Konecko Research has pointed out that an XIN indenture with Citicorp limits the total XIN can spend annually on buybacks and dividends. Specifically, the company cannot pay out more that a total of $35 million in the 2015-17 years for buybacks and dividends. XIN is allowed to carry over anything under the $35 million total to $35 million allowed in each of the following years.

Konecko calculates that XIN spent $14.8 million on dividends and $3.3 million repurchases in 2015, leaving a balance $16.9 million meaning total dividends and repurchases in 2016 could be as high as $51.9 million. Konecko estimates further that if dividends are about $14 million (down a bit because of the reduced shares outstanding), repurchases could as high as $38 million. Since $14 million were used in the first quarter, about $24 million could be repurchased in the remainder of the year.

What is Happening to XIN’s Selling Prices?

 Selling prices have a direct impact on XIN’s bottom line. Table 3 indicates what has happened to prices since the first quarter of 2015. Overall, they are down 12% since then. Of course, the fall in the overall selling price does not automatically mean weakening prices. It really depends on the sales mix. But it is not a good sign. Of greatest concern are Zhengzhou Thriving family (down 11%), Xingyang Splendid II (down 52%), and Chjengdu Thriving Family (down 6%). In all three of these cases, there is a significant inventory yet to be sold.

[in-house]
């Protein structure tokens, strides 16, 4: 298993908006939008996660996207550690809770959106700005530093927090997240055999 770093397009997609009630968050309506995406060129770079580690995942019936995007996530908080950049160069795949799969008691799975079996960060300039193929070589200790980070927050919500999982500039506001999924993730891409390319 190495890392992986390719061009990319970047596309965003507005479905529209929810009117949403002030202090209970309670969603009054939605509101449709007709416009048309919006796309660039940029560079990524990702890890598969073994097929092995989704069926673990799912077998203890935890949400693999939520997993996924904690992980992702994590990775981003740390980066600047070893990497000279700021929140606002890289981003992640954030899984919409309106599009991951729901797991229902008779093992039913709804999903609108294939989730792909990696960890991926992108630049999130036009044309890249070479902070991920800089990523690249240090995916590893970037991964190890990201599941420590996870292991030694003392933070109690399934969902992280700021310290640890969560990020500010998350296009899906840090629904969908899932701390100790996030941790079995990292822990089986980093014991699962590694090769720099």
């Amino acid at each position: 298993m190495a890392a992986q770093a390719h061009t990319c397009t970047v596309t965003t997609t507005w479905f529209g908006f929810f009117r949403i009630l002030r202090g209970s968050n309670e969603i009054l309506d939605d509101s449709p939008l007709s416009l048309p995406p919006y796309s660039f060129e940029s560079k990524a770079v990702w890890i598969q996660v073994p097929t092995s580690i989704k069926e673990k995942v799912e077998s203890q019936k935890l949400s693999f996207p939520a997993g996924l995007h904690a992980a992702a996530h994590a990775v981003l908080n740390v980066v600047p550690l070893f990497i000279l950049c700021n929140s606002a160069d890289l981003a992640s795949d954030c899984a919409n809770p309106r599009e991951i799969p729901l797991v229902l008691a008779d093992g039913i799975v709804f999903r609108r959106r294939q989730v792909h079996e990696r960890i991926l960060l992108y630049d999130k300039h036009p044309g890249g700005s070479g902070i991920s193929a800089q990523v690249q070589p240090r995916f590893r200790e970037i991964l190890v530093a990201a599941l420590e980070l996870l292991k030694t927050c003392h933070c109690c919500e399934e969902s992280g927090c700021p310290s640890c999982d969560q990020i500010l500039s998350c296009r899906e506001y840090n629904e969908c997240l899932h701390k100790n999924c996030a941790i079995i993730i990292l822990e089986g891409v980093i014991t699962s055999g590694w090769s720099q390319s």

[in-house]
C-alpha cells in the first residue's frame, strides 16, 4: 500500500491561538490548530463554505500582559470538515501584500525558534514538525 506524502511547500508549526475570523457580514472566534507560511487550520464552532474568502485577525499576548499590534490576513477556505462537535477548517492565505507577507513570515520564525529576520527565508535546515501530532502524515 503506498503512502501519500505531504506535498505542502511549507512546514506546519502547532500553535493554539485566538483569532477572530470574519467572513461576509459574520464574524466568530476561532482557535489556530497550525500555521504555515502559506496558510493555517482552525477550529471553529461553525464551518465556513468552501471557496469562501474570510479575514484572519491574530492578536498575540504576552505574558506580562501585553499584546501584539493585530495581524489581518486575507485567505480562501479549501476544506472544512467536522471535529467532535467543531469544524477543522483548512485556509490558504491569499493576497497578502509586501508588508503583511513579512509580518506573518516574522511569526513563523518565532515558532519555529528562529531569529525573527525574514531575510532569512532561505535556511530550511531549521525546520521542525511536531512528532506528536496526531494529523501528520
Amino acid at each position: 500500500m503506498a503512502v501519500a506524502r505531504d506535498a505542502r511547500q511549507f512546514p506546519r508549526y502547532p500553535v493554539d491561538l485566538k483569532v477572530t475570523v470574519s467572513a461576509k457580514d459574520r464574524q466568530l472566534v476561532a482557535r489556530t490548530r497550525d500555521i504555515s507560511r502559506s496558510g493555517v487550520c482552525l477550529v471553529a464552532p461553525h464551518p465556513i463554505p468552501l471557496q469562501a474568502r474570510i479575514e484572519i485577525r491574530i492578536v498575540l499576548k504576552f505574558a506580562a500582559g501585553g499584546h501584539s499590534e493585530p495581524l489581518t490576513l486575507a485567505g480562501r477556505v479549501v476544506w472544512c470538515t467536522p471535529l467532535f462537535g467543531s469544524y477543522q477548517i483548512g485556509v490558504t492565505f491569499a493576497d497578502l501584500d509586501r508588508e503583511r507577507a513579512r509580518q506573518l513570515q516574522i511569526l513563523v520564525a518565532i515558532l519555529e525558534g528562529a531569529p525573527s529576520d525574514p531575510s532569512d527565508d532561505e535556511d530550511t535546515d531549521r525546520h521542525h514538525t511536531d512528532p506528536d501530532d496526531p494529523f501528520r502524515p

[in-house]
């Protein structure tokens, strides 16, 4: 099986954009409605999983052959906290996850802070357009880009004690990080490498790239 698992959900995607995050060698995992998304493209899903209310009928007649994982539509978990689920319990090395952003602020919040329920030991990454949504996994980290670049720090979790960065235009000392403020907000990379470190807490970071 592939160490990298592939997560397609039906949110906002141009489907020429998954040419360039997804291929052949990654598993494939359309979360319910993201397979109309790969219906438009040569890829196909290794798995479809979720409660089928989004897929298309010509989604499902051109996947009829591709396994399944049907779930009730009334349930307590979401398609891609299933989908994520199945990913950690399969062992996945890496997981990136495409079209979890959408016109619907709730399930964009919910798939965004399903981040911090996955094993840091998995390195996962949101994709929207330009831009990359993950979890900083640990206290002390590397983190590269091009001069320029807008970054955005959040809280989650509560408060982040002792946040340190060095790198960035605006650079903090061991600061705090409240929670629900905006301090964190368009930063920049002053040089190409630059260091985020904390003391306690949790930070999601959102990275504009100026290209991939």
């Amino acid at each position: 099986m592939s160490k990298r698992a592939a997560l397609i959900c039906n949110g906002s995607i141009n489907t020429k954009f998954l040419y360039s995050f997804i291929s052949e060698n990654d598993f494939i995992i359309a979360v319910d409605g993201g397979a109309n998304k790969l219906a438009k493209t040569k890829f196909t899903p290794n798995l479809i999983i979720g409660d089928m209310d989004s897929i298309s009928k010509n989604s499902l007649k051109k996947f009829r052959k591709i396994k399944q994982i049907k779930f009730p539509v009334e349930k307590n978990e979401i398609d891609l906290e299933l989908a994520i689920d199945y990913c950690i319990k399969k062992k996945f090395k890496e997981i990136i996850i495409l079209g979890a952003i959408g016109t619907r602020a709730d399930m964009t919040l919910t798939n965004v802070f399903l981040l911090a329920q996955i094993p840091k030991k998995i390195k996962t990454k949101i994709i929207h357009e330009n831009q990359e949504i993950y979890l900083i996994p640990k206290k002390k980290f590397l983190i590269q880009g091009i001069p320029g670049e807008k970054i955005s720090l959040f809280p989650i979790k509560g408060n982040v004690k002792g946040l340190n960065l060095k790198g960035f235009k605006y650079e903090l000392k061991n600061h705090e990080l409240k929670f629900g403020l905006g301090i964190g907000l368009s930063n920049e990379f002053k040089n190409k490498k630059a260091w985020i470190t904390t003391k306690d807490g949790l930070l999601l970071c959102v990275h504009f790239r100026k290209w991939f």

Table 3. – XIN’s Average Selling Prices per Square Meter (RMB)

nix3Source: XIN Financial Reports

 Sanya Project

The Sanya Yazhou Bay No. 1 is highlighted in Table 3 because it made no sales last quarter. This project is important to XIN. It projects total sales of $292 million, with only 8% sold so far. At the press conference, CFO Liu said in response to a question on this:

“…based on the initiative measures that have been imposed on the neighborhood where our Yazhou project is, all the projects in that location has been put on hold due to the initiative measures imposed by local government.”

This sounds quite ominous so I contacted XIN management. Its response:

Question: What is the reason for this freeze?

XIN: There are some administrative measures that have been imposed by local government in the location where our Sanya project is. So basically, not just our project, other projects in that location have been put on hold due to the administrative measures imposed by local government as well.

Question: How long will it last?

XIN: The Company expects that it will be solved shortly.

I hope so. Real estate companies live and die on getting the timing right. Unexpected delays like this tie up capital that normally has already been programmed for other uses.

The XIN Business Outlook

XIN is bullish for 2016. It has raised its previously announced financial forecast, now expecting full year contract sales to grow between 15% and 20% and net income to grow between 20% and 25% compared to 2015.


Real estate is a risky business. As an XIN investor, I hope its business outlook for 2016 is correct. XIN continues to borrow to finance its investments. It is betting on its management expertise to make the right investments and get its timing right so it has the money it needs when needed. It will be good to hear when it is allowed to resume sales in Sanya.